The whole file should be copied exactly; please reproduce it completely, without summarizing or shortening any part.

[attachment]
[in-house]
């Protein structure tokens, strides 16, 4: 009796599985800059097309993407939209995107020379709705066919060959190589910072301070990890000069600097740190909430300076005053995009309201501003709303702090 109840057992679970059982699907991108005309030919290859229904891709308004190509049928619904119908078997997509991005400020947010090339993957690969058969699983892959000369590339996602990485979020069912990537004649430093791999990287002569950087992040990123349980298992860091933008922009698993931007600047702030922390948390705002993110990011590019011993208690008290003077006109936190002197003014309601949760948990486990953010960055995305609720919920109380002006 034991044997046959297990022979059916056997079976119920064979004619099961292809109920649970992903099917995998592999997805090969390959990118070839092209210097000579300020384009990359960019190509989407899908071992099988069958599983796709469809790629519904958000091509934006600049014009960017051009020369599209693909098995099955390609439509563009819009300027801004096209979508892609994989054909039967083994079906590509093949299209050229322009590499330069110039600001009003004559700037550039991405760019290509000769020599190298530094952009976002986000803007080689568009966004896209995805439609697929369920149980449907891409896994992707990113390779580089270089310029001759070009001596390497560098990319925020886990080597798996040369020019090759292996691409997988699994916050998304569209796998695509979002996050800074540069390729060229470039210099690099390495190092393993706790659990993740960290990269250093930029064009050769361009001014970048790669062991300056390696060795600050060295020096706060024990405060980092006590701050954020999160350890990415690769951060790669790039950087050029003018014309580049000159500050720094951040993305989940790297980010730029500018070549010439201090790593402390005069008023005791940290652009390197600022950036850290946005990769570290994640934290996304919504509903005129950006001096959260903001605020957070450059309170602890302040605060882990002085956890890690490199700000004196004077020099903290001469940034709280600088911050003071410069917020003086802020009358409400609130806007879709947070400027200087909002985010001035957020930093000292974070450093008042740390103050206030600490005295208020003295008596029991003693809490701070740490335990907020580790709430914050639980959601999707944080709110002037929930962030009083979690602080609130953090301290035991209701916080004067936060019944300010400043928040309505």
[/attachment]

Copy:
[in-house]
């Protein structure tokens, strides 16, 4: 009796599985800059097309993407939209995107020379709705066919060959190589910072301070990890000069600097740190909430300076005053995009309201501003709303702090 109840057992679970059982699907991108005309030919290859229904891709308004190509049928619904119908078997997509991005400020947010090339993957690969058969699983892959000369590339996602990485979020069912990537004649430093791999990287002569950087992040990123349980298992860091933008922009698993931007600047702030922390948390705002993110990011590019011993208690008290003077006109936190002197003014309601949760948990486990953010960055995305609720919920109380002006 034991044997046959297990022979059916056997079976119920064979004619099961292809109920649970992903099917995998592999997805090969390959990118070839092209210097000579300020384009990359960019190509989407899908071992099988069958599983796709469809790629519904958000091509934006600049014009960017051009020369599209693909098995099955390609439509563009819009300027801004096209979508892609994989054909039967083994079906590509093949299209050229322009590499330069110039600001009003004559700037550039991405760019290509000769020599190298530094952009976002986000803007080689568009966004896209995805439609697929369920149980449907891409896994992707990113390779580089270089310029001759070009001596390497560098990319925020886990080597798996040369020019090759292996691409997988699994916050998304569209796998695509979002996050800074540069390729060229470039210099690099390495190092393993706790659990993740960290990269250093930029064009050769361009001014970048790669062991300056390696060795600050060295020096706060024990405060980092006590701050954020999160350890990415690769951060790669790039950087050029003018014309580049000159500050720094951040993305989940790297980010730029500018070549010439201090790593402390005069008023005791940290652009390197600022950036850290946005990769570290994640934290996304919504509903005129950006001096959260903001605020957070450059309170602890302040605060882990002085956890890690490199700000004196004077020099903290001469940034709280600088911050003071410069917020003086802020009358409400609130806007879709947070400027200087909002985010001035957020930093000292974070450093008042740390103050206030600490005295208020003295008596029991003693809490701070740490335990907020580790709430914050639980959601999707944080709110002037929930962030009083979690602080609130953090301290035991209701916080004067936060019944300010400043928040309505």